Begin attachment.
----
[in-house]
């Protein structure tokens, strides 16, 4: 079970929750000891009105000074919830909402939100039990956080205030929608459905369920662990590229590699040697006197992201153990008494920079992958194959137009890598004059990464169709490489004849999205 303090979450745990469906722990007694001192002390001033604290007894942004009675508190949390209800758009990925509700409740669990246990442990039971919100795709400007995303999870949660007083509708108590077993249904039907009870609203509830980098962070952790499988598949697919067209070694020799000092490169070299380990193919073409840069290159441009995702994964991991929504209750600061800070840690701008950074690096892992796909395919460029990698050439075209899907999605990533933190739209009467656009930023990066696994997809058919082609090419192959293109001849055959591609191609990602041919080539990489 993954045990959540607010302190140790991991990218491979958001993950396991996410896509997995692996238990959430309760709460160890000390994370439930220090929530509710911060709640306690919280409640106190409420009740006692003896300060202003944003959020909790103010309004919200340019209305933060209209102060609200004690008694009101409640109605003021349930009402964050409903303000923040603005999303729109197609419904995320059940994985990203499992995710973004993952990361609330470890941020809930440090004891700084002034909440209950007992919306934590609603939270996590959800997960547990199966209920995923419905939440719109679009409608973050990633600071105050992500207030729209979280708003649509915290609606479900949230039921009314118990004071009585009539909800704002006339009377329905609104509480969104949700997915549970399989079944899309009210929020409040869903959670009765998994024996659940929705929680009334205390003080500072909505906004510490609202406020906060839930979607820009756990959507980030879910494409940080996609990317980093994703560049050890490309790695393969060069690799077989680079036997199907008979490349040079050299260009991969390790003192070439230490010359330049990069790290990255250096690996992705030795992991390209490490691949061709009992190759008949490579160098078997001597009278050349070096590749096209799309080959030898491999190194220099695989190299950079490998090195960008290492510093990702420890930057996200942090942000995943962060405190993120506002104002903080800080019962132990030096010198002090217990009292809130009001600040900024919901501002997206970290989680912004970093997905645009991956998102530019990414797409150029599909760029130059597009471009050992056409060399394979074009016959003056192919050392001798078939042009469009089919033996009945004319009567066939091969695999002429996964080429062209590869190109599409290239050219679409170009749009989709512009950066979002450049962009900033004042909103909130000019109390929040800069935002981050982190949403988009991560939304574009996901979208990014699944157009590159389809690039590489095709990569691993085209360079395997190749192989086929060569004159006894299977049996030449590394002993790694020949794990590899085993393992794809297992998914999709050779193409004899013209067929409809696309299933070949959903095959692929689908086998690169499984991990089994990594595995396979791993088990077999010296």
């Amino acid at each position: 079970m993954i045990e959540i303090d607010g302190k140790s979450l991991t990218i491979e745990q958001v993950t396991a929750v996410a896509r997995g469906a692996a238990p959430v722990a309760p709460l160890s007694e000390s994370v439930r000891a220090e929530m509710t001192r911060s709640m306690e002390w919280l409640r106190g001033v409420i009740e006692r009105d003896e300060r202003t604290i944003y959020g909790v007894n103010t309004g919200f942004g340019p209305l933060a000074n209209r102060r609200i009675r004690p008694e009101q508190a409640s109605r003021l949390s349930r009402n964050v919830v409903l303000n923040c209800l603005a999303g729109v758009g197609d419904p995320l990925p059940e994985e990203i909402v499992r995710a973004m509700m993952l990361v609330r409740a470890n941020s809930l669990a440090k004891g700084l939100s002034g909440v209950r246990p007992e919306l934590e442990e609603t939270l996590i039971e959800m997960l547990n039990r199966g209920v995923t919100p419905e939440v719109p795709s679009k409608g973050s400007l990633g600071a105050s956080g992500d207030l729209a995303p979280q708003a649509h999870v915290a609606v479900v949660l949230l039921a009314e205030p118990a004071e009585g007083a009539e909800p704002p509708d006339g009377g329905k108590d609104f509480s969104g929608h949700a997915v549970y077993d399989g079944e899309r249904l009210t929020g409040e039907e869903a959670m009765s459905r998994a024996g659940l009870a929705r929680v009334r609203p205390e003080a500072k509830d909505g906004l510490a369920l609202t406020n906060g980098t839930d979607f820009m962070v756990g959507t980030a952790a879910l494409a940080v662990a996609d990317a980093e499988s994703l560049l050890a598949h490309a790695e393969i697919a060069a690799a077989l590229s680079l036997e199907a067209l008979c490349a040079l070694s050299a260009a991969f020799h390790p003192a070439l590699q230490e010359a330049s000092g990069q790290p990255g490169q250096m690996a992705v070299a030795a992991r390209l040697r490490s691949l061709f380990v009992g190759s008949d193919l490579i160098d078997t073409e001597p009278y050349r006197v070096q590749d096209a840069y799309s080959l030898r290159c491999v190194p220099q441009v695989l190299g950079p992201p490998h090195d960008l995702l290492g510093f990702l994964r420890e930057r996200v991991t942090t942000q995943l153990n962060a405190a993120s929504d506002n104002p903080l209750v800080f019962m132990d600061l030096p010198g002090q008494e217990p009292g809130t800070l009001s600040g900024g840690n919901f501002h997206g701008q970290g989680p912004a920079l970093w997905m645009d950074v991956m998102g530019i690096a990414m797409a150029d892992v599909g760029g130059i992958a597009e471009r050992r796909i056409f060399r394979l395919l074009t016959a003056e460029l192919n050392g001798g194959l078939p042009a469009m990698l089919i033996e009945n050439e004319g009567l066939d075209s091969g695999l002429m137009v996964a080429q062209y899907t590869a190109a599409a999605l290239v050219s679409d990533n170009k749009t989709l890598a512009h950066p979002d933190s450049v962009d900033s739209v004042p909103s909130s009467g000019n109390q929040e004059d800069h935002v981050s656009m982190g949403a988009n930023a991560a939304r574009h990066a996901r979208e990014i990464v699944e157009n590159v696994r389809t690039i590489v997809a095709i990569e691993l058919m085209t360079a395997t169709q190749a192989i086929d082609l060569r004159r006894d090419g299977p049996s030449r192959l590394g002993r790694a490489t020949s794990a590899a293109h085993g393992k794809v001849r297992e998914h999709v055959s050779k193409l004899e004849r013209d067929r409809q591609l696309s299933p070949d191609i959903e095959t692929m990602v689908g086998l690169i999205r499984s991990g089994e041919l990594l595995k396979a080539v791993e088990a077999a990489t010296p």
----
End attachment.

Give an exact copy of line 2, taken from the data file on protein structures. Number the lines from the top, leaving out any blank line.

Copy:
């Protein structure tokens, strides 16, 4: 079970929750000891009105000074919830909402939100039990956080205030929608459905369920662990590229590699040697006197992201153990008494920079992958194959137009890598004059990464169709490489004849999205 303090979450745990469906722990007694001192002390001033604290007894942004009675508190949390209800758009990925509700409740669990246990442990039971919100795709400007995303999870949660007083509708108590077993249904039907009870609203509830980098962070952790499988598949697919067209070694020799000092490169070299380990193919073409840069290159441009995702994964991991929504209750600061800070840690701008950074690096892992796909395919460029990698050439075209899907999605990533933190739209009467656009930023990066696994997809058919082609090419192959293109001849055959591609191609990602041919080539990489 993954045990959540607010302190140790991991990218491979958001993950396991996410896509997995692996238990959430309760709460160890000390994370439930220090929530509710911060709640306690919280409640106190409420009740006692003896300060202003944003959020909790103010309004919200340019209305933060209209102060609200004690008694009101409640109605003021349930009402964050409903303000923040603005999303729109197609419904995320059940994985990203499992995710973004993952990361609330470890941020809930440090004891700084002034909440209950007992919306934590609603939270996590959800997960547990199966209920995923419905939440719109679009409608973050990633600071105050992500207030729209979280708003649509915290609606479900949230039921009314118990004071009585009539909800704002006339009377329905609104509480969104949700997915549970399989079944899309009210929020409040869903959670009765998994024996659940929705929680009334205390003080500072909505906004510490609202406020906060839930979607820009756990959507980030879910494409940080996609990317980093994703560049050890490309790695393969060069690799077989680079036997199907008979490349040079050299260009991969390790003192070439230490010359330049990069790290990255250096690996992705030795992991390209490490691949061709009992190759008949490579160098078997001597009278050349070096590749096209799309080959030898491999190194220099695989190299950079490998090195960008290492510093990702420890930057996200942090942000995943962060405190993120506002104002903080800080019962132990030096010198002090217990009292809130009001600040900024919901501002997206970290989680912004970093997905645009991956998102530019990414797409150029599909760029130059597009471009050992056409060399394979074009016959003056192919050392001798078939042009469009089919033996009945004319009567066939091969695999002429996964080429062209590869190109599409290239050219679409170009749009989709512009950066979002450049962009900033004042909103909130000019109390929040800069935002981050982190949403988009991560939304574009996901979208990014699944157009590159389809690039590489095709990569691993085209360079395997190749192989086929060569004159006894299977049996030449590394002993790694020949794990590899085993393992794809297992998914999709050779193409004899013209067929409809696309299933070949959903095959692929689908086998690169499984991990089994990594595995396979791993088990077999010296």